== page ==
It’s more usual to make a sausage roll using flakey or puff pastry but mum always favoured shortcrust and I have to say I still definitely prefer it.

Other essential ingredients are of course a good quality free range pork sausagemeat, pinch of mixed herbs and a grated onion, and a beaten egg for glazing.

Needless to say, this recipe has been passed on to me and my daughter now loves them the same way my father did. If she sees me making them she will let out a squeal of delight and rush over to try and ‘help’ me roll out the pastry (most of this ends up in her mouth). I imagine she’ll be making them herself before too long. Maybe with her own daughter.

Time marches on and my father sadly died this year but at the end of last year when he was getting frail and not eating very much, he and my mother came to stay and he asked if she would make some of her famous sausage rolls. We were both so pleased that he wanted to eat something – and seeing that my mother was tired I immediately jumped in and offered to make them instead.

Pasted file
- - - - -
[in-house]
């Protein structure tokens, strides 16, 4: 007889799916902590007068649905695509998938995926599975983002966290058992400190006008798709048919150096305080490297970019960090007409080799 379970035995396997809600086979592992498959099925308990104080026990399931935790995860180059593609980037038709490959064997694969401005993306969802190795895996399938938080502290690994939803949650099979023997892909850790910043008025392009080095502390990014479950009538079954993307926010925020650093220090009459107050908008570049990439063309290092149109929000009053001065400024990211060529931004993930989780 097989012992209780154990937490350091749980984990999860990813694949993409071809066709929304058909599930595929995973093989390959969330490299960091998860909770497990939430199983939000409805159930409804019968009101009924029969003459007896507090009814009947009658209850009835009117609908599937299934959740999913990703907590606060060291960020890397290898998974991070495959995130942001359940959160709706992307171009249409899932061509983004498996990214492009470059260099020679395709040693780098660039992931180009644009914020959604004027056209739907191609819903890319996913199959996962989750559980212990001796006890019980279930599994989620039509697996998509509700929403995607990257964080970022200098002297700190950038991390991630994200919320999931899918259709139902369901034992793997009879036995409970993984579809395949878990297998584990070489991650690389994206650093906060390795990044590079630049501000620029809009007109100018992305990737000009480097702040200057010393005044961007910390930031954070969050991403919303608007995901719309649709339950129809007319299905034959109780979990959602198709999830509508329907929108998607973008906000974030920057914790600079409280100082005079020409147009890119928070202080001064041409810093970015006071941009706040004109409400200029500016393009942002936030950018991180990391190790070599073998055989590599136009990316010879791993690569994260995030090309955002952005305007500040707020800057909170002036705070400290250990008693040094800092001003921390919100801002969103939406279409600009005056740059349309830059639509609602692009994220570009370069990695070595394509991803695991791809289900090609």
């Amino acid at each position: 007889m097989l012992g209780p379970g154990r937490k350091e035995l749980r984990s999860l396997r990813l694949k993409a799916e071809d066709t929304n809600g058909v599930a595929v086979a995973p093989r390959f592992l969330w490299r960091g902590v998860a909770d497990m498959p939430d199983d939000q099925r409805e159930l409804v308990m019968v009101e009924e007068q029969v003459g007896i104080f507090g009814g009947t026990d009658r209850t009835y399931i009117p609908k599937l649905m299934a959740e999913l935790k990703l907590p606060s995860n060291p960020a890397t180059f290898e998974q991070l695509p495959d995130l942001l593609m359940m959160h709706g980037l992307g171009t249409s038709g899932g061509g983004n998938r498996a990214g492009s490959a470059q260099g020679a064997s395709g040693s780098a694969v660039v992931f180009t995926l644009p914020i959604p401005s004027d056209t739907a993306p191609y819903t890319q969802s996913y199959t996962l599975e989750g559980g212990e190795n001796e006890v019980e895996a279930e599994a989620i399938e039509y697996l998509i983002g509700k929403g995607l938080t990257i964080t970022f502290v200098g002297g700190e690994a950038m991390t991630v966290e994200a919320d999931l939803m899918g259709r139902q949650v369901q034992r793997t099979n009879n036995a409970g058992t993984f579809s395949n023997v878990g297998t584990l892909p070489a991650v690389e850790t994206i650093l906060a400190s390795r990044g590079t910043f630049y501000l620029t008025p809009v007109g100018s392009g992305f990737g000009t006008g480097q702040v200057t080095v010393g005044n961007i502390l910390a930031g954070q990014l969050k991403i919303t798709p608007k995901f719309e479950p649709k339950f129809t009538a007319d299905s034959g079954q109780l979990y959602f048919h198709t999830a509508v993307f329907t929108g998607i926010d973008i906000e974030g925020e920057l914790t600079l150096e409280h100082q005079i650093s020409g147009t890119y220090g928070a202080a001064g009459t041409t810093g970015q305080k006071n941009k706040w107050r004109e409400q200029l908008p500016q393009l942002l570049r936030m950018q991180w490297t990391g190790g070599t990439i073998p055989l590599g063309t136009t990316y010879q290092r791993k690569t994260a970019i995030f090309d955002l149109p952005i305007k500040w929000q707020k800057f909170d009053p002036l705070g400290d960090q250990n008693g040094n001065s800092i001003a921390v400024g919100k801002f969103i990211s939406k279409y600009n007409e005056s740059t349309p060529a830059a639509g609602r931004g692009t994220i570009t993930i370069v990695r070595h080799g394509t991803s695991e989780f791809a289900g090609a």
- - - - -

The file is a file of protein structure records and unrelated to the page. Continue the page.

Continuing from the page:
“Ooh yes please! Can I help?”, came the cry from my daughter peeping round his bedroom door, so off we two went and made mum’s famous sausage rolls.

When they were done and we were all tucking into them around my dad’s bed, he took a bite, turned to my mum and said “Do you know I think this pastry might be even better than yours”…

I’ll never forget the look on her face or the smile on his. Priceless.

Thanks for all the laughs dad.

And Happy Father’s Day.

Dear Daughter: I want a different Daddy.

20160728_110604Dear Daughter,

“I want a different Daddy”. This came out of your mouth last night as I was putting you to bed.

When I asked you why, you told me that I don’t let you do whatever you want, but that Mummy does, that other Daddies are nicer to their little children and so you want a different Daddy.

You went on to say that I was really mean and other Daddies aren’t mean to their little children either, so that’s another reason why you want a different Daddy.

I’m sorry that I was losing patience with you at bedtime when you refused point blank to come down from your bunk bed where you were playing, somewhat manically, with Lizzie and Billy (not other children, but soft toys) to get undressed and ready for bed. You told me that Mummy lets you play with Lizzie and Billy whenever you want, even if it is bedtime.

You said it in such a heartfelt way, as if it was the most important thing in the world to you at the time that I was no longer your Daddy and we find you a different one, who isn’t mean.

“Like who?” I asked. “Shall we think of who could be your Daddy instead of me?”